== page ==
BMW Championship Betting Tips & Predictions
The FedEx Cup race reaches its latter stages here, and while 70 players will take to the peg this week and only 30 will advance to the Tour Championship next week. And there’s just one week left to impress Davis Love III prior to his Ryder Cup wildcard picks, this event has taken on added significance. No pressure, then.
Rory McIlroy returned to winning ways at last week’s Deutsche Bank Championship after a sublime final round of 65, and the Irishman looked somewhere near his best on Monday as his putter finally got hot again. Our picks were largely disappointing, and while all three made the cut our best effort was 15th from Russell Knox.
Onto this week then and the BMW Championship at Crooked Stick, Indiana. This course is famous for hosting the PGA Championship in 1991 that the ragged-trouser wearing wild man John Daly took the honours in.
Crooked Stick last played host to this event in 2012 when McIlroy took the spoils with a winning score of -20, so clearly shooting low is of key importance here. The reigning BMW champion is Jason Day, whose opening rounds of 61 and 63 kind of made the weekend a formality.
Crooked Stick was designed by Pete Dye back in the 1960s, and measures a pretty meaty 7,516 yards for its Par 72.
Bentgrass in build, Crooked Stick also features a myriad of hazards and is rather heavily tree-lined in places, so clever course management is required to navigate the ball into the cup here. But with the beauty comes the beast: four Par 5s offer plenty of scoring opportunities, as the 2012 edition of this event proved.
McIlroy produced a stunning all-round four days to lift the title back in 2012, with his GIR, putting and Scrambling numbers particularly impressive. Most of the best performers there were long off the tee, although Zach Johnson finished 12th and he rarely has the power game to compete with the ‘big boys’. It would seem that there is numerous ways to skin a cat here.
Jason Day (win only)
After a so-so first couple of rounds at Deutsche Bank, Jason Day really tuned on the style to play his final 36 holes in 135 shots and secure a share of fifteenth place. Not that impressive by his standards, but that now stretches a run of top-25 finishes to his last seven appearances.
The Aussie will want to defend his crown with pride here and looks well set to do just that: nobody has played Pete Dye courses better than him in the last two years, and he ranks second for Bentgrass green specialists. Day also features inside the top 20 for Par 4 Birdie or Better Leaders (eighth) and the Par 5 equivalent (seventh), and by ranking eleventh for Bogey Avoidance we know that if this contest does turn into a birdie fest then he gives us a great chance of staying in the mix.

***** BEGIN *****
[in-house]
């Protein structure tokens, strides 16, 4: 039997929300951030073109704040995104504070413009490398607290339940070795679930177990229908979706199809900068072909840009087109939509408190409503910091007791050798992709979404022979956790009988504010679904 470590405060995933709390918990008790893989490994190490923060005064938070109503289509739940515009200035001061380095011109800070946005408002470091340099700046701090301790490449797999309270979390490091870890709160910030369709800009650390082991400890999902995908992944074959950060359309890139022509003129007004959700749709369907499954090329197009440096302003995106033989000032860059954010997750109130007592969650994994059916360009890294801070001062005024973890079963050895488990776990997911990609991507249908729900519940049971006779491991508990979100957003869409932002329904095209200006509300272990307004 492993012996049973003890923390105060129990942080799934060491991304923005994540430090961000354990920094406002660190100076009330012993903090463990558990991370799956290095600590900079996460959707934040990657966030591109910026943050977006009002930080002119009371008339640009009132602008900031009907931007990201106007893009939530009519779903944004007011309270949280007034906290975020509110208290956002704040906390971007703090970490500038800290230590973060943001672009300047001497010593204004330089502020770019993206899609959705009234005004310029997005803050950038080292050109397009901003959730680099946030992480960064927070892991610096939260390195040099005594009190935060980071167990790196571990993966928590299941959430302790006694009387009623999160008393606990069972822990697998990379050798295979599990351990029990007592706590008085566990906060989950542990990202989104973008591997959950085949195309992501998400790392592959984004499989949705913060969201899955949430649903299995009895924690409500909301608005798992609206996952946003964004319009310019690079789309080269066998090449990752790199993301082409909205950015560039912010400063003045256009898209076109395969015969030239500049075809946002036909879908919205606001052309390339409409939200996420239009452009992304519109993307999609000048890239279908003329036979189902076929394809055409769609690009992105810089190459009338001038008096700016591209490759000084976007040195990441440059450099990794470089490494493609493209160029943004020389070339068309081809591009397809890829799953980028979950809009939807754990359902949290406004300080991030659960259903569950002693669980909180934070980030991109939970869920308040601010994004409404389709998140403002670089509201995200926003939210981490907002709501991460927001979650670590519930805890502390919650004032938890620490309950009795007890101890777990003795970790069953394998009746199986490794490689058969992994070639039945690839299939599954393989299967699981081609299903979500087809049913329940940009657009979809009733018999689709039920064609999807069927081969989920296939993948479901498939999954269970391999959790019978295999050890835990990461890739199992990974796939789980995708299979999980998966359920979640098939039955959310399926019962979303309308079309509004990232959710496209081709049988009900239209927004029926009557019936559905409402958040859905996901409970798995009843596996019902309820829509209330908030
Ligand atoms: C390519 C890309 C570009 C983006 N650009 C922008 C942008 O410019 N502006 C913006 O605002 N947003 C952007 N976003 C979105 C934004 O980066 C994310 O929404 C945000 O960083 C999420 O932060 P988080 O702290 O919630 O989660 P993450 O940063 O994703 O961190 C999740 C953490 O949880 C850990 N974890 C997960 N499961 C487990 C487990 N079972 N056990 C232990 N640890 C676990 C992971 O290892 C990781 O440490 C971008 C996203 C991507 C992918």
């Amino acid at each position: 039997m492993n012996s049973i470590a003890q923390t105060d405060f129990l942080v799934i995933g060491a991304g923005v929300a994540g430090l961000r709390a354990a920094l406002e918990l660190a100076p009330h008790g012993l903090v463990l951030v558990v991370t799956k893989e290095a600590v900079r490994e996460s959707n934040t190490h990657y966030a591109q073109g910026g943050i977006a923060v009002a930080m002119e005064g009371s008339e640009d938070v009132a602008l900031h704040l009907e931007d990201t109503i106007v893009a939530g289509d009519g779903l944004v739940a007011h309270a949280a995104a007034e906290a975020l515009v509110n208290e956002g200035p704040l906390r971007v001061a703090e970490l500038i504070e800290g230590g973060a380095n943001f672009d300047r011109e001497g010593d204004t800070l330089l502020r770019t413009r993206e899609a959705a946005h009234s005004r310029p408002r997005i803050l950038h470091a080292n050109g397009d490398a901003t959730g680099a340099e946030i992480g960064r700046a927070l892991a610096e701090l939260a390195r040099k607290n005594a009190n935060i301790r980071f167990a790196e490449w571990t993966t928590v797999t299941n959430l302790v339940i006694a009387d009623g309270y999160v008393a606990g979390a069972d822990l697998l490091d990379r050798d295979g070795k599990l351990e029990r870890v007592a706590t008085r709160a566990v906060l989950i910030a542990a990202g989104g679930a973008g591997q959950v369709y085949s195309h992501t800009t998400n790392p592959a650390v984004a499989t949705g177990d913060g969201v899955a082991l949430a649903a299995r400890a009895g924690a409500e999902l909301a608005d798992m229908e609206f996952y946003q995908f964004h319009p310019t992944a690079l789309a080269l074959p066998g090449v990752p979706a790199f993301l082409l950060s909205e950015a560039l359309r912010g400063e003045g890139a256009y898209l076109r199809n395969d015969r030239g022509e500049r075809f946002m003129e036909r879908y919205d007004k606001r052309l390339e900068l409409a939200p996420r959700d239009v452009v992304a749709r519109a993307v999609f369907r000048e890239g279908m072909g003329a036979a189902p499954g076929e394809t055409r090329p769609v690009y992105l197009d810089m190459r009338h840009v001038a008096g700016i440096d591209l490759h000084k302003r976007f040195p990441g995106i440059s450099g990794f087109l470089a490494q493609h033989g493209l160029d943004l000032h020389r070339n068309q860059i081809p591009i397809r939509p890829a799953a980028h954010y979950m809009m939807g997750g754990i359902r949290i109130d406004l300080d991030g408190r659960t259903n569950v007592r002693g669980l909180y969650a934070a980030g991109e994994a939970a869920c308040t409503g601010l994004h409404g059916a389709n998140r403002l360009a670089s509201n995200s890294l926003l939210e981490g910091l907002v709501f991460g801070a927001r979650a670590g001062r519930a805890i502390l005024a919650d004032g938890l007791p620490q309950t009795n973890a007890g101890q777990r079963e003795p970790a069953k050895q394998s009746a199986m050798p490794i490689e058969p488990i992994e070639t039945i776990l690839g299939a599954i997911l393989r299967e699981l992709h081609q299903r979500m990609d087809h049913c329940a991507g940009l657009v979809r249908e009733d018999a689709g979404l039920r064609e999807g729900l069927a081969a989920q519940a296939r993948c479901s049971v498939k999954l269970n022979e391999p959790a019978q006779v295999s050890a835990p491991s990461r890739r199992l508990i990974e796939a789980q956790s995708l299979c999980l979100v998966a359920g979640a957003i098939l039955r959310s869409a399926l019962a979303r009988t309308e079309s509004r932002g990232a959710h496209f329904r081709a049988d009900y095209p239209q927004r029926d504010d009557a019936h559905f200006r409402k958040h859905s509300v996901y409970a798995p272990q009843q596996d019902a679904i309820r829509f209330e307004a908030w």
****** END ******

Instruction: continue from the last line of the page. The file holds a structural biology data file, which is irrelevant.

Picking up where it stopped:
Day has never scored that well statistically – it is his all-round game and bottle under pressure that gets the job done – but clearly his putting (nobody is better in the world with the flatstick right now), length off the tee (16th for Driving Distance) and short game conversion (seventh for Strokes Gained: Around the Green) enable him to consistently finish inside the top 10 of tournaments.
Back him to defend with pride here.
Jimmy Walker (each way)
The PGA Championship winner had the customary ‘champion’s slump’ following his first major triumph, but he burst back onto the scene after two missed cuts with a fine third at the Deutsche Bank last week.
Few players on the planet are able to convert birdies quite like Walker (16th for Par 4 BBL and ninth for Par 5), and so low scoring contests are his favourite. He struck the ball beautifully last week, and his second round of 64 was one of the tournament’s best. That bodes very well.
In high calibre events like this it makes sense to side with proven winners, and in taking on a major winner that is back in form surely we have a logical candidate and at a great price too.
Ryan Moore (each way)
Speaking of winners in great form, few can match the credentials of Ryan Moore at the moment.
He bagged the John Deere Classic in August, the fifth PGA Tour win of his career, and has since followed that up with top 10 finishes at the Barclays and last week’s Deutsche Bank Championship. And bearing in mind that this is a guy who has a habit of playing well at the same courses time after time, it was very pleasing to see that Moore recorded a tenth place finish at Crooked Stick back in 2012.
Moore isn’t the longest off the tee but boy does his games come alive from fairway to dancefloor: he ranks inside the world’s top 40 for all Strokes Gained categories from approaching, around and on the green. If staying on the short stuff is as crucial as we suspect this week, then Moore’s accuracy off the tee could well prove to be a huge strength.